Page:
Mystery Taste

Discussion in 'Beginners Brewing Forum' started by Lloydo, Nov 17, 2018.

  1. Lloydo

    Lloydo New Member

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    Here's a strange one... brewed 7 gallons of an Old Speckled Hen clone. The batch was split into 2 fermenters, spent 10 days in primary and 1 week in secondary. All beer was then transferred into a 6.5 gallon bottling bucket (contents of both fermenters were mixed into the same bucket). Proceeded to bottle about 2/3 of the batch into cleaned/sanitized 12 ounce bottles and the last third into new, hot water rinsed and sanitized 16 oz. bottles. After 3 weeks of bottle conditioning 1) the 12 oz. bottles are perfect and 2) the sixteen oz. bottles have a back of tongue bitterness and other off flavors--it is "drinkable" but nowhere near a quality ESB; the rich, caramel taste is much less than in the 12 oz'ers. The only difference between the bottlings are 1) size of bottles 2) the 16 oz. bottles were the last 3rd of the batch (note the content of the fermenters was added to the bottling bucket one after another and the carbonation level is fine indicating thorough mixing of the sugar solution) and 3) the new 16 oz bottles were thoroughly hot rinsed and sanitized but were not PBW/Oxiclean washed.

    Any ideas?

    Thanks.

    Lloyd
     
  2. KC

    KC Active Member

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    Size of a bottle does affect fermentation, but minimally at the conditioning level. The bigger issue is cap seal, but carbonation indicates that was fine.

    I would look at this factor. Even when new, bottles aren't necessarily clean considering most are made in China and cargoed across the Atlantic before being warehoused for months or longer.

    Another thought is that the fill tube may have become infected at the end of bottling, only affecting the last several bottles. This could happen if touched by a hand or otherwise exposed from an open door, window, or air vent blowing on it.
     
  3. Lloydo

    Lloydo New Member

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    Thanks for the quick response... I have a few more of the "new" bottles. Just gave them a quick rinse, smell and taste--absolutely clean. However, that doesn't mean the bottle conditioning didn't pick something up. It really doesn't taste "infected"; but instead, very dry and way too bitter for the style. It is almost like an English ale mixed with a PBR. I am also wondering if somehow the two fermentation vessels didn't mix completely. But, they were from the same batch. Guess it's a learning experience.
     
  4. BOB357

    BOB357 Well-Known Member

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    If the beers from the 2 vessels didn't mix well I wouldn't think the priming solution would either. Regardless of looking and smelling clean, I'd do a PBW soak before sanitizing and using new bottles.
     
  5. J A

    J A Well-Known Member

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    Good to see this...I have a bunch of new bottles that I got at a clearance price. My tendency is to just sanitize but maybe I better rethink that. ;)
     
  6. Head First

    Head First Well-Known Member

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    I Don't know how bottles are made exactly but many manufacturing procedures use some type of oil throughout. I always wash new just because.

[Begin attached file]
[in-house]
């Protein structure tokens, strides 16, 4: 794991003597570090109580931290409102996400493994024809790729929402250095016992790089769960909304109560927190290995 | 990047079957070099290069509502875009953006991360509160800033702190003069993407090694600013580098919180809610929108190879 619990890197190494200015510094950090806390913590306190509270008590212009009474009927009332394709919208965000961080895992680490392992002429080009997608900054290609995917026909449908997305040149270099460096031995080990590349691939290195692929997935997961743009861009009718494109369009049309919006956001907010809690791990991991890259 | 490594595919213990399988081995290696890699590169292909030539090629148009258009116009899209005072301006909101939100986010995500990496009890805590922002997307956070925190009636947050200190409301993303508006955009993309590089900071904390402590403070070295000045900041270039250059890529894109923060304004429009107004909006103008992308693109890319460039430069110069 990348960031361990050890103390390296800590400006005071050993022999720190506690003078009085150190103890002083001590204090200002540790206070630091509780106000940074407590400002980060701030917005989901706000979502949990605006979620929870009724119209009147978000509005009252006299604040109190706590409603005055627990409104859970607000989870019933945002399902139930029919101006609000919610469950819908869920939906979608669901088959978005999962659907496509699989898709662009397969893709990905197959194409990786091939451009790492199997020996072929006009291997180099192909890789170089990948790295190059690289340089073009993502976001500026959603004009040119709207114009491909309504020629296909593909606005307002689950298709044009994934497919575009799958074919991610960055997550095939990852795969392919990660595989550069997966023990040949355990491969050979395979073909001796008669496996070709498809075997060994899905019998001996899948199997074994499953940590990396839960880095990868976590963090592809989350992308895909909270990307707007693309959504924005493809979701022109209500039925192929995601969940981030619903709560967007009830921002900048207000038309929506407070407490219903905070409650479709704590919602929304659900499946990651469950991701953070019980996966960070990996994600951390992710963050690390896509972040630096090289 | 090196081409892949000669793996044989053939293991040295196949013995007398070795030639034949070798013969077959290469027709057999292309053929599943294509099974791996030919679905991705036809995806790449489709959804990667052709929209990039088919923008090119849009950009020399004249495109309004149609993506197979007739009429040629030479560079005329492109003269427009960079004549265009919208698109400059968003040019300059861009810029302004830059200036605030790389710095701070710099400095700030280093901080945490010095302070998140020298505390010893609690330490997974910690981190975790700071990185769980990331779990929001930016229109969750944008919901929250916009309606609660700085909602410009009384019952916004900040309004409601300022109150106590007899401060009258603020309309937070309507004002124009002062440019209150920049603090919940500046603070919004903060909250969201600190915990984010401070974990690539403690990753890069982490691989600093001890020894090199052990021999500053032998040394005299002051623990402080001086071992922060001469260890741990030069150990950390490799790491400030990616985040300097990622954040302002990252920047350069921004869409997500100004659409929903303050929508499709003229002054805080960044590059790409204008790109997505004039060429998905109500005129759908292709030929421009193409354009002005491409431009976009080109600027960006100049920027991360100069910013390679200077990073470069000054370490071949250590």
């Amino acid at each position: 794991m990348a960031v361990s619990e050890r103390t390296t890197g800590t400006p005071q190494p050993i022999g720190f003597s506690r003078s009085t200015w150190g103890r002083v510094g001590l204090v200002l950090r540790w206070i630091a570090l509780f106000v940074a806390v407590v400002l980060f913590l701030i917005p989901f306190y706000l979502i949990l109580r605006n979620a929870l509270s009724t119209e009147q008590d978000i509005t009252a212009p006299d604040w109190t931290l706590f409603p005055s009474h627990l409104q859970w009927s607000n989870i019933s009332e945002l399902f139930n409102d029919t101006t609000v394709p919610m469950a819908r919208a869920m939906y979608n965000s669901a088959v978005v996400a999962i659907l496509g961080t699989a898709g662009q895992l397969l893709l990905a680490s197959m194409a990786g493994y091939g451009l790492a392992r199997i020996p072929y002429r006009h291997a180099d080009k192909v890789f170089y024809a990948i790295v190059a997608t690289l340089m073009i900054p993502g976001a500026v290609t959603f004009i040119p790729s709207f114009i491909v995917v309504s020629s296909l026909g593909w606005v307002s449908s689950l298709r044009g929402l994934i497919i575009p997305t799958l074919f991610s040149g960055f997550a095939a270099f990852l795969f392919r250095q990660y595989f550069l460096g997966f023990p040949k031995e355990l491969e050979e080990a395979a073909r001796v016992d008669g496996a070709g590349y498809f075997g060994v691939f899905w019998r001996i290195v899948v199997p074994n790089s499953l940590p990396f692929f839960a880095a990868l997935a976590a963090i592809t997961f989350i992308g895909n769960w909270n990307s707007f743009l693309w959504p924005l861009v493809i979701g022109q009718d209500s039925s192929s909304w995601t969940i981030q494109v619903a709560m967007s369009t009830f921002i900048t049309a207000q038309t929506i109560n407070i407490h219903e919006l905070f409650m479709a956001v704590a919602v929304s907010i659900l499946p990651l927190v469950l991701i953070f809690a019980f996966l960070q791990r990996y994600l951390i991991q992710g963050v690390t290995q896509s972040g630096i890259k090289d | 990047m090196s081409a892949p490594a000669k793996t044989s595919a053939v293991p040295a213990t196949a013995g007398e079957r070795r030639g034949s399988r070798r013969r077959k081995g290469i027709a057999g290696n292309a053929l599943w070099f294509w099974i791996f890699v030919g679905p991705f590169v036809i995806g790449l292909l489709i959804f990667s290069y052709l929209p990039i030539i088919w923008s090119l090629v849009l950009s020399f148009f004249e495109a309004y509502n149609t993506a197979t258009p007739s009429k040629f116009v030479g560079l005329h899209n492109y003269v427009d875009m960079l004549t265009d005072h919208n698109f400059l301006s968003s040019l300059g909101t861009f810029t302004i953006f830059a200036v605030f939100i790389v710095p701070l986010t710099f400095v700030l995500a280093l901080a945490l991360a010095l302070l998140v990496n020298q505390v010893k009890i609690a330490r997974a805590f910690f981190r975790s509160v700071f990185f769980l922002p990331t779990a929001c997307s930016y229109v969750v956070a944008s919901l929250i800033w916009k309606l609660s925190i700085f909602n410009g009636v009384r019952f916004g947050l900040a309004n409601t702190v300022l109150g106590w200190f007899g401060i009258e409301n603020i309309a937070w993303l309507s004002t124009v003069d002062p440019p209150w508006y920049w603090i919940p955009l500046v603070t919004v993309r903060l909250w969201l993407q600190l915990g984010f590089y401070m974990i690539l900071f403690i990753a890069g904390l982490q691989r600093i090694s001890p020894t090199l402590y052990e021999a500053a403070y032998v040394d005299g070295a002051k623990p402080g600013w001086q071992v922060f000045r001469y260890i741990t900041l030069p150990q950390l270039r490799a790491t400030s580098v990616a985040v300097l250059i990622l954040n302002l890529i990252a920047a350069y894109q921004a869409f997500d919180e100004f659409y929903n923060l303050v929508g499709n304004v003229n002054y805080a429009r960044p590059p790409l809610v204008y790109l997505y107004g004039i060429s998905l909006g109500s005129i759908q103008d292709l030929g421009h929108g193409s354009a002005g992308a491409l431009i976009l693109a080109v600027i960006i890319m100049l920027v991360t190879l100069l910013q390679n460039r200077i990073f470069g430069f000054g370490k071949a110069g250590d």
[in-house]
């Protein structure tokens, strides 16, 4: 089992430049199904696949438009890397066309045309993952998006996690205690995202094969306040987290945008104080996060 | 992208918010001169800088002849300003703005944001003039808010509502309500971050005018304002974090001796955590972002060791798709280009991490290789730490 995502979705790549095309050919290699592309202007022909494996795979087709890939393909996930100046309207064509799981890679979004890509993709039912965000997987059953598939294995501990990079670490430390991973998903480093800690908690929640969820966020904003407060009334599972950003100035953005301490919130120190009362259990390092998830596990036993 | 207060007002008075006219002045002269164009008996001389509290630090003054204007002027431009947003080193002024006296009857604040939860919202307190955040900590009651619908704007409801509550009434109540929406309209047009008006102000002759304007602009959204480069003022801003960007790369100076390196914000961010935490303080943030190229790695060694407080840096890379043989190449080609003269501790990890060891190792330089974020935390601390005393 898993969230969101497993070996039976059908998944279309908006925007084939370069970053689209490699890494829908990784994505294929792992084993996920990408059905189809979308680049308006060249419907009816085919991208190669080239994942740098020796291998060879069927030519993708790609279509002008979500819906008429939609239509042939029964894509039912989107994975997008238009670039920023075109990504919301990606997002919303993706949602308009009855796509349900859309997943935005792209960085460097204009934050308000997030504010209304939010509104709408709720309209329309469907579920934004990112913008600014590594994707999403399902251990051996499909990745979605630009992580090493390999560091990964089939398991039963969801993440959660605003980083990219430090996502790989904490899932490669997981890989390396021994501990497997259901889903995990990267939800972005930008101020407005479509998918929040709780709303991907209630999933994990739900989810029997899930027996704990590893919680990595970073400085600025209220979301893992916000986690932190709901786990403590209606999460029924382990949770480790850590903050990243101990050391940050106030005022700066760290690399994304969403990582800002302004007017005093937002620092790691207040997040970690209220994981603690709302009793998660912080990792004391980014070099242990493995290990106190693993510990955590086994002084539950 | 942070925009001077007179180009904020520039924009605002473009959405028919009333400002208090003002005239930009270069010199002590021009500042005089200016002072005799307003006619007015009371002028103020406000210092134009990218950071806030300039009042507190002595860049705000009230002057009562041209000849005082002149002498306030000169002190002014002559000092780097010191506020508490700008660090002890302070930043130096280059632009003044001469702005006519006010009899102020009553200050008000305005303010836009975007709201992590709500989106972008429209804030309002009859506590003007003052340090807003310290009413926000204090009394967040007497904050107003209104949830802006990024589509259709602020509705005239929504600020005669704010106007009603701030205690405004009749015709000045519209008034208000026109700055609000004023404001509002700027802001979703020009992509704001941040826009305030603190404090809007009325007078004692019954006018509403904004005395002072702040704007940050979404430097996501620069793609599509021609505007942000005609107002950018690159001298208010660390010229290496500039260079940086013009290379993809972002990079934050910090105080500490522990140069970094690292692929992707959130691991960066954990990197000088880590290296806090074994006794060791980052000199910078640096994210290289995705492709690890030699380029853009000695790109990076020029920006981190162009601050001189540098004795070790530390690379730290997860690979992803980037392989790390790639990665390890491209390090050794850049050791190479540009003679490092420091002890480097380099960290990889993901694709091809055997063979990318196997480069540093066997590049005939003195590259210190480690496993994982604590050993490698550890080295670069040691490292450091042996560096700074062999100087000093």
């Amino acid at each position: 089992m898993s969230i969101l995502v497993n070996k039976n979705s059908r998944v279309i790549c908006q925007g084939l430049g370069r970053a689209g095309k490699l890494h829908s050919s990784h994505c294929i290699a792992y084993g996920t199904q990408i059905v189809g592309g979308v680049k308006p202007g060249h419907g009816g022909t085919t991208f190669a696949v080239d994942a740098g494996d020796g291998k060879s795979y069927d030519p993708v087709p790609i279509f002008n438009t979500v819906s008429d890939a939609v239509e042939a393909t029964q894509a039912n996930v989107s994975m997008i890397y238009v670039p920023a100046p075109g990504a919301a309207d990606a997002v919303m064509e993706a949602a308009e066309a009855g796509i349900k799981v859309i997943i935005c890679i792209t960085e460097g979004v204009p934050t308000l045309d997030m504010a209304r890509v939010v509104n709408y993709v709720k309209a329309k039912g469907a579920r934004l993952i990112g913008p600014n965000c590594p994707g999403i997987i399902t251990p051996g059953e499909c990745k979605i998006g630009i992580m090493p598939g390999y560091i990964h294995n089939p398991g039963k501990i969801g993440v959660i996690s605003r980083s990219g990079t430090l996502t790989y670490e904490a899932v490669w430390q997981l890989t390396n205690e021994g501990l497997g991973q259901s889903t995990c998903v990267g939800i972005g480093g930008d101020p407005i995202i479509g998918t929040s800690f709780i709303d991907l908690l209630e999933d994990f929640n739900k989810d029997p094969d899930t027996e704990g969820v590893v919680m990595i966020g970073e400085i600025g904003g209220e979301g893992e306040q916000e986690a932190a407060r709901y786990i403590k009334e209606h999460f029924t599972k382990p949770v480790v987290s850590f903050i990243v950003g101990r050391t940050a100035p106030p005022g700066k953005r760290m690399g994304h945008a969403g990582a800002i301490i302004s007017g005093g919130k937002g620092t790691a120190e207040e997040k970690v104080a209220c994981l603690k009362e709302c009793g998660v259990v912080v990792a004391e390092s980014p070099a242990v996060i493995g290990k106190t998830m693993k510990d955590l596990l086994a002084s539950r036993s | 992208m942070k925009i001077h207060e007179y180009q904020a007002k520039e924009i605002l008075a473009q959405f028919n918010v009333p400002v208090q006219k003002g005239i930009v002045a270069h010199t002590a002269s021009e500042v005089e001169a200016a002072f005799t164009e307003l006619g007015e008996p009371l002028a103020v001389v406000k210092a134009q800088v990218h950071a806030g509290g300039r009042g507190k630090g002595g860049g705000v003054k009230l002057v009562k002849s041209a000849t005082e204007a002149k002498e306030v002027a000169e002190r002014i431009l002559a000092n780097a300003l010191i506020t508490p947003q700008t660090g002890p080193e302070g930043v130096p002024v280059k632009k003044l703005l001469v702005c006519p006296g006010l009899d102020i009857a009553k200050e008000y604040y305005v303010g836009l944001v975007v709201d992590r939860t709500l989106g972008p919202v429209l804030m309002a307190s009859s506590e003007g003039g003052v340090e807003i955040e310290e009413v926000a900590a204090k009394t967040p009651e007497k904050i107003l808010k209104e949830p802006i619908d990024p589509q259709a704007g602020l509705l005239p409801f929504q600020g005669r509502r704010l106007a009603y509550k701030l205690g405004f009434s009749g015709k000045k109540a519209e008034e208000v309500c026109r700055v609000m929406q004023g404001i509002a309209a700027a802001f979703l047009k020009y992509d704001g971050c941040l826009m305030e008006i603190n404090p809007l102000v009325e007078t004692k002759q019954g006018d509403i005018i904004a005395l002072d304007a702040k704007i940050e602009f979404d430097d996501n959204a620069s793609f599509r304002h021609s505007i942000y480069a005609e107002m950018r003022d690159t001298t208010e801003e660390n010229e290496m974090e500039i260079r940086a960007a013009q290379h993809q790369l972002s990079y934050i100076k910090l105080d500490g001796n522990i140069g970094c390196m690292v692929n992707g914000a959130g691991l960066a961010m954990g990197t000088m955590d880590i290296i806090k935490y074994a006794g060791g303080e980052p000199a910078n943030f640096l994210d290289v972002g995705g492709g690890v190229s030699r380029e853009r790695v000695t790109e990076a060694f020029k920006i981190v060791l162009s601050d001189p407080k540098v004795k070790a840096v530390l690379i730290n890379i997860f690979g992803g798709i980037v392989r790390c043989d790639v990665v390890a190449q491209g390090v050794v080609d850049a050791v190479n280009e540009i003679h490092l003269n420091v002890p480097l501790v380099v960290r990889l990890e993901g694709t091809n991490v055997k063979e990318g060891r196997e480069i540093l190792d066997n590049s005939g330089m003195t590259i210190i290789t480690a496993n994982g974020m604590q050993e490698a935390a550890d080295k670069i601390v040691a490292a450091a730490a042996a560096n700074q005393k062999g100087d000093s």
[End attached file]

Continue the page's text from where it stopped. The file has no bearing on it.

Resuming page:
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  7. J A

    J A Well-Known Member

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    The only lubricant that's used is introduced after the bottle is formed and is applied to the outside of the glass. There might be some incidental contamination but I think it would probably be pretty minimal. Still not a bad idea to clean thoroughly.

    I love "How It's Made" :D
     
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  8. Hogarthe

    Hogarthe Well-Known Member

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    You also don't know how the bottles were stored or how long, before being sold. There is the possibility of dust settling in them, or even a few flies buzzing around the warehouse. Good reason to wash-fly poop will definitely ruin beer.
     
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  9. jmcnamara

    jmcnamara Well-Known Member

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    hmmm, someone put bull testicles in a beer, why not fly poop?
    I think you hit on the next fad
     
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  10. Nosybear

    Nosybear Well-Known Member

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    I haven't seen any science on the effects of fly poop on beer, either.... Seriously? Rinse the damned things out with sanitizer and fill them. In all the thousands of bottles I've filled, both new and reused, bottle sanitation hasn't been responsible for more than two failures.
     
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  11. Yooper

    Yooper Administrator
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    It doesn't sound like the bottle to me- it sounds more like oxidation. But if they were bottled at the same time, I can't see how that could be. Unless there was something else about them- the bottling wand didn't go all the way to the bottom, the bottles were filled later and with an open lid, etc.
     

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